By contrast, it is hypothesized that, although divorced men can hardly be characterized as unscathed after a divorce, a greater proportion of adult males that is divorced (MDIV) is likely to have no significant impact on the MVPR, ceteris paribus, i.e., the null hypothesis, [H.sub.0], arguably applies to divorced adults males in the aggregate.
MVPR = j(MUR, MME, MHS&M, MAGE65&M, MDIV, FGOV), [j.sub.MUR] > 0, [j.sub.MME] > 0, [j.sub.MHS&M] > 0, [j.sub.MAGE65&M] > 0, [j.sub.MDIV] = 0, [j.sub.FGOV] = 0.
FVPR / MVPR = k(FUR/MUR, FME/MME, FHS&M/MHS&M, FAGE65&M/MAGE65&M, FDIV/MDIV, FGOV), (5)
FVPR - MVPR = l(FUR - MUR, FME- MME, FHS&M - MHS&M, FAGE65&M - MAGE65&M, FDIV - MDIV, FGOV).
The source for the variables FVPR and MVPR was the U.S.
Thus, it appears that a higher ratio of FUR to MUR induces an increase in the ratio of the FVPR to the MVPR. The estimated coefficient on the (FME/MME) variable also is positive; after subjecting it to a two-tailed test, it is significant at the 2.5% level.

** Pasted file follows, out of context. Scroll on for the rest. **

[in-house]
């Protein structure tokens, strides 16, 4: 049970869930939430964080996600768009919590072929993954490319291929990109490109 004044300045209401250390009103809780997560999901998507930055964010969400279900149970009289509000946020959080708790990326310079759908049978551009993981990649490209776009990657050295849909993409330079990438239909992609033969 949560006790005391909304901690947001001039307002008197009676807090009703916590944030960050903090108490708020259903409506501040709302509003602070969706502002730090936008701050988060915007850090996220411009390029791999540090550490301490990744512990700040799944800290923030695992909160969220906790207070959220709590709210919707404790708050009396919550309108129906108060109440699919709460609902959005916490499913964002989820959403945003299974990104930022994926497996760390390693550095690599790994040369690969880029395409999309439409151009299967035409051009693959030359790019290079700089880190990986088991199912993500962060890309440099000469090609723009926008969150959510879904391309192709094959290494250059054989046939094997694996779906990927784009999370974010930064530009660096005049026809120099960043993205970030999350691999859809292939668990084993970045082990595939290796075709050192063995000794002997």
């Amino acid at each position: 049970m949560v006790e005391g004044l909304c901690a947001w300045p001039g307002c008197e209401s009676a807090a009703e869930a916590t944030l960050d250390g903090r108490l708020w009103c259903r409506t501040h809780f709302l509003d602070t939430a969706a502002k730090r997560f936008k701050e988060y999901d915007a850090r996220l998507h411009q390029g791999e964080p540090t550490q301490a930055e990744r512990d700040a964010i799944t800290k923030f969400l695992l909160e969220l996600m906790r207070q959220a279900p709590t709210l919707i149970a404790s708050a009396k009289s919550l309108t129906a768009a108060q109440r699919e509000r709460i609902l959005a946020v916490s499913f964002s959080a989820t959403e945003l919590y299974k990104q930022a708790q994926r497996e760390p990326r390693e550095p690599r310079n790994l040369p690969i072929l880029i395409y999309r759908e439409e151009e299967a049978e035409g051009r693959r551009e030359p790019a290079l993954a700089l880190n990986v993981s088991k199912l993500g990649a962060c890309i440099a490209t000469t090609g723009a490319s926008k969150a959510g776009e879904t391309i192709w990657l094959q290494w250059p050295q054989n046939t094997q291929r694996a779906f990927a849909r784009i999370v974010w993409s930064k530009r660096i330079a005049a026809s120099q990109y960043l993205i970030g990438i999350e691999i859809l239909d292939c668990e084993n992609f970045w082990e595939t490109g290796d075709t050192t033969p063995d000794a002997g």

This study has sought to identify factors that might help to explain the contemporary observed differences in both the ratio of the FVPR to the MVPR and the difference between the FVPR and the MVPR.
Perhaps the most basic of these are explaining why the female and male VPRs differ in response (as shown above) with respect to the UR, ME, HS&M, and AGE65&M variables and explaining why the FVPR began to exceed the MVPR on a consistent basis around 1980.